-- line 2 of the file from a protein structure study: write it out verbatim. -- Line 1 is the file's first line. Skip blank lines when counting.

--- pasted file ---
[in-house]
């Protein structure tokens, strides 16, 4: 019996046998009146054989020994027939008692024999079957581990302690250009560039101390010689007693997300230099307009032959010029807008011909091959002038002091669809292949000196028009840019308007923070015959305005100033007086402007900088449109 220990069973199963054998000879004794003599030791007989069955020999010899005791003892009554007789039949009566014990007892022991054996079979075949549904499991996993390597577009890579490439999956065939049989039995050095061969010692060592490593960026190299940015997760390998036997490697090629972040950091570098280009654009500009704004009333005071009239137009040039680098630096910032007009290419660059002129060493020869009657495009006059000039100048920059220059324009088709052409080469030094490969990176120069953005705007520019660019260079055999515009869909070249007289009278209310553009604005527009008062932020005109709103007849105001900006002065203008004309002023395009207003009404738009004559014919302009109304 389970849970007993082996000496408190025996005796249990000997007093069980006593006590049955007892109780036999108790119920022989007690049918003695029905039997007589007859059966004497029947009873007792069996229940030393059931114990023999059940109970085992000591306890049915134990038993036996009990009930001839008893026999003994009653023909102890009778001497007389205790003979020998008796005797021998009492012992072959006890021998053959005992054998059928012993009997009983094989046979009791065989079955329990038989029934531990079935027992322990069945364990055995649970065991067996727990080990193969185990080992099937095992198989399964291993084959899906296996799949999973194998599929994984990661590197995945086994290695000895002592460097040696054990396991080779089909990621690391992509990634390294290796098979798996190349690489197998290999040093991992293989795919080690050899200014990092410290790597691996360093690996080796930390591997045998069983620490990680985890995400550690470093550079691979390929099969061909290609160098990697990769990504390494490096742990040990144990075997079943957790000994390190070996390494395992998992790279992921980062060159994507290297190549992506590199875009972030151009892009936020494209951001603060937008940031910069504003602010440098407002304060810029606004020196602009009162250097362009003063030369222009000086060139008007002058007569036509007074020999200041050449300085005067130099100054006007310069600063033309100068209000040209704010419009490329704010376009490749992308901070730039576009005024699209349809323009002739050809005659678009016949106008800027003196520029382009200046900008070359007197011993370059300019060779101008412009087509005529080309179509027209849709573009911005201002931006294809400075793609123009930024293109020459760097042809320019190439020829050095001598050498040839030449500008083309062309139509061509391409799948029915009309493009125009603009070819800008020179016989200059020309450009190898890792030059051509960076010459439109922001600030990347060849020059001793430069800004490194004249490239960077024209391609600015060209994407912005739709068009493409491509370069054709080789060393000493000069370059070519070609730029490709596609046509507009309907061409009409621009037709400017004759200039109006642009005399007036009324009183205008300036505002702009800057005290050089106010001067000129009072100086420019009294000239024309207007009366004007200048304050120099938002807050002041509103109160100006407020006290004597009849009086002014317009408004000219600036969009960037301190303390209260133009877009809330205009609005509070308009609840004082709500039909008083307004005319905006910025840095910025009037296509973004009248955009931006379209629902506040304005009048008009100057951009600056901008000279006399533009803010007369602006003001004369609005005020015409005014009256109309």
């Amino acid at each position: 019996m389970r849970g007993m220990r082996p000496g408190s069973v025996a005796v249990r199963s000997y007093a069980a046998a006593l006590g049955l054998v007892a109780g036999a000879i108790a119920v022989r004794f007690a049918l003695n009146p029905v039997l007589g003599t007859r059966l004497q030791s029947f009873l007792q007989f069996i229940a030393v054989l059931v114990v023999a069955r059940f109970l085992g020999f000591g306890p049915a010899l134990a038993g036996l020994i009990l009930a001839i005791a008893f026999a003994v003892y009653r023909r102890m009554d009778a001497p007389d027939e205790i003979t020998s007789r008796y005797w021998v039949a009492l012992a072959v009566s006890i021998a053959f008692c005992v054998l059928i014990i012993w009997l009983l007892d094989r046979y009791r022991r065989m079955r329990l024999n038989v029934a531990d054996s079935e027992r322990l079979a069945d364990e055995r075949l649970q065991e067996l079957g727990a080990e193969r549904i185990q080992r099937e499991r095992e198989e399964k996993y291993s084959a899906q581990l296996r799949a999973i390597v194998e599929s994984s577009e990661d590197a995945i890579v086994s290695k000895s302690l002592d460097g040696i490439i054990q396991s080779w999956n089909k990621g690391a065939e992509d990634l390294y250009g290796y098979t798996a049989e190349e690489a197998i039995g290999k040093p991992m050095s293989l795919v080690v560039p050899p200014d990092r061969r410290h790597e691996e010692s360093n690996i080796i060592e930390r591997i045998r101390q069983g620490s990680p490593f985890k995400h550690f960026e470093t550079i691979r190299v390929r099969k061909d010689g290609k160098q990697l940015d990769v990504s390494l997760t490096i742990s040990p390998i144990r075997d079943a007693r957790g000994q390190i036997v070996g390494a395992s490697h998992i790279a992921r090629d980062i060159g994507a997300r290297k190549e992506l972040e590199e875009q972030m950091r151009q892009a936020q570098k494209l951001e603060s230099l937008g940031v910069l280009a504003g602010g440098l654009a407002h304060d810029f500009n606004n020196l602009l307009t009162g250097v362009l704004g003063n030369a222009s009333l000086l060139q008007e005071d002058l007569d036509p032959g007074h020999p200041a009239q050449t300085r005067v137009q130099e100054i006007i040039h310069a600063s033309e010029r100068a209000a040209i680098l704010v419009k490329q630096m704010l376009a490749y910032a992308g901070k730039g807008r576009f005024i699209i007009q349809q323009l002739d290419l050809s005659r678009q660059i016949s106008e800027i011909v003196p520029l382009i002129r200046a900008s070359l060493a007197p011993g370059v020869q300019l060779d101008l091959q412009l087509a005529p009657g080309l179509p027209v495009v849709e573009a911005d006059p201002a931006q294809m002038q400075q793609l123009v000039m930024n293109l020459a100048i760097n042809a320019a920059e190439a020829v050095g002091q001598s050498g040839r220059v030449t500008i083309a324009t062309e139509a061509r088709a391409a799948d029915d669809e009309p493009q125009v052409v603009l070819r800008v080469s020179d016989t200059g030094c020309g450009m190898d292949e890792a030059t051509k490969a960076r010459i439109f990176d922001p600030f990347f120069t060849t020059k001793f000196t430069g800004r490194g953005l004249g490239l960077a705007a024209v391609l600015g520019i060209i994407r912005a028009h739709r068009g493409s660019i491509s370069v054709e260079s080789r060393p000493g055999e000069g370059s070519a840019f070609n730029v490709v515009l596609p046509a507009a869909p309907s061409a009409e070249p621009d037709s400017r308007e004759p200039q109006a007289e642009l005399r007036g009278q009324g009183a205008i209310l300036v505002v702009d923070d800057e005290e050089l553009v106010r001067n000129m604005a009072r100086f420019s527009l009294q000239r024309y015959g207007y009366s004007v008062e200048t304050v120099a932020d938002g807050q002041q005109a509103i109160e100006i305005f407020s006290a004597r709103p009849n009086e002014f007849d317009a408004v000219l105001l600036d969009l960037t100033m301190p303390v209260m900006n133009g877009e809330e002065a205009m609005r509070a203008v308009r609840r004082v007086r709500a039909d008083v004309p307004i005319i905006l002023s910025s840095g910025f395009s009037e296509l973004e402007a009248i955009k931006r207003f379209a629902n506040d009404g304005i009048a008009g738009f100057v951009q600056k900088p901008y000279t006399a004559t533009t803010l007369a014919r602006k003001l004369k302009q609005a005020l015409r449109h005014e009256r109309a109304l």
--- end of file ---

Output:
């Protein structure tokens, strides 16, 4: 019996046998009146054989020994027939008692024999079957581990302690250009560039101390010689007693997300230099307009032959010029807008011909091959002038002091669809292949000196028009840019308007923070015959305005100033007086402007900088449109 220990069973199963054998000879004794003599030791007989069955020999010899005791003892009554007789039949009566014990007892022991054996079979075949549904499991996993390597577009890579490439999956065939049989039995050095061969010692060592490593960026190299940015997760390998036997490697090629972040950091570098280009654009500009704004009333005071009239137009040039680098630096910032007009290419660059002129060493020869009657495009006059000039100048920059220059324009088709052409080469030094490969990176120069953005705007520019660019260079055999515009869909070249007289009278209310553009604005527009008062932020005109709103007849105001900006002065203008004309002023395009207003009404738009004559014919302009109304 389970849970007993082996000496408190025996005796249990000997007093069980006593006590049955007892109780036999108790119920022989007690049918003695029905039997007589007859059966004497029947009873007792069996229940030393059931114990023999059940109970085992000591306890049915134990038993036996009990009930001839008893026999003994009653023909102890009778001497007389205790003979020998008796005797021998009492012992072959006890021998053959005992054998059928012993009997009983094989046979009791065989079955329990038989029934531990079935027992322990069945364990055995649970065991067996727990080990193969185990080992099937095992198989399964291993084959899906296996799949999973194998599929994984990661590197995945086994290695000895002592460097040696054990396991080779089909990621690391992509990634390294290796098979798996190349690489197998290999040093991992293989795919080690050899200014990092410290790597691996360093690996080796930390591997045998069983620490990680985890995400550690470093550079691979390929099969061909290609160098990697990769990504390494490096742990040990144990075997079943957790000994390190070996390494395992998992790279992921980062060159994507290297190549992506590199875009972030151009892009936020494209951001603060937008940031910069504003602010440098407002304060810029606004020196602009009162250097362009003063030369222009000086060139008007002058007569036509007074020999200041050449300085005067130099100054006007310069600063033309100068209000040209704010419009490329704010376009490749992308901070730039576009005024699209349809323009002739050809005659678009016949106008800027003196520029382009200046900008070359007197011993370059300019060779101008412009087509005529080309179509027209849709573009911005201002931006294809400075793609123009930024293109020459760097042809320019190439020829050095001598050498040839030449500008083309062309139509061509391409799948029915009309493009125009603009070819800008020179016989200059020309450009190898890792030059051509960076010459439109922001600030990347060849020059001793430069800004490194004249490239960077024209391609600015060209994407912005739709068009493409491509370069054709080789060393000493000069370059070519070609730029490709596609046509507009309907061409009409621009037709400017004759200039109006642009005399007036009324009183205008300036505002702009800057005290050089106010001067000129009072100086420019009294000239024309207007009366004007200048304050120099938002807050002041509103109160100006407020006290004597009849009086002014317009408004000219600036969009960037301190303390209260133009877009809330205009609005509070308009609840004082709500039909008083307004005319905006910025840095910025009037296509973004009248955009931006379209629902506040304005009048008009100057951009600056901008000279006399533009803010007369602006003001004369609005005020015409005014009256109309």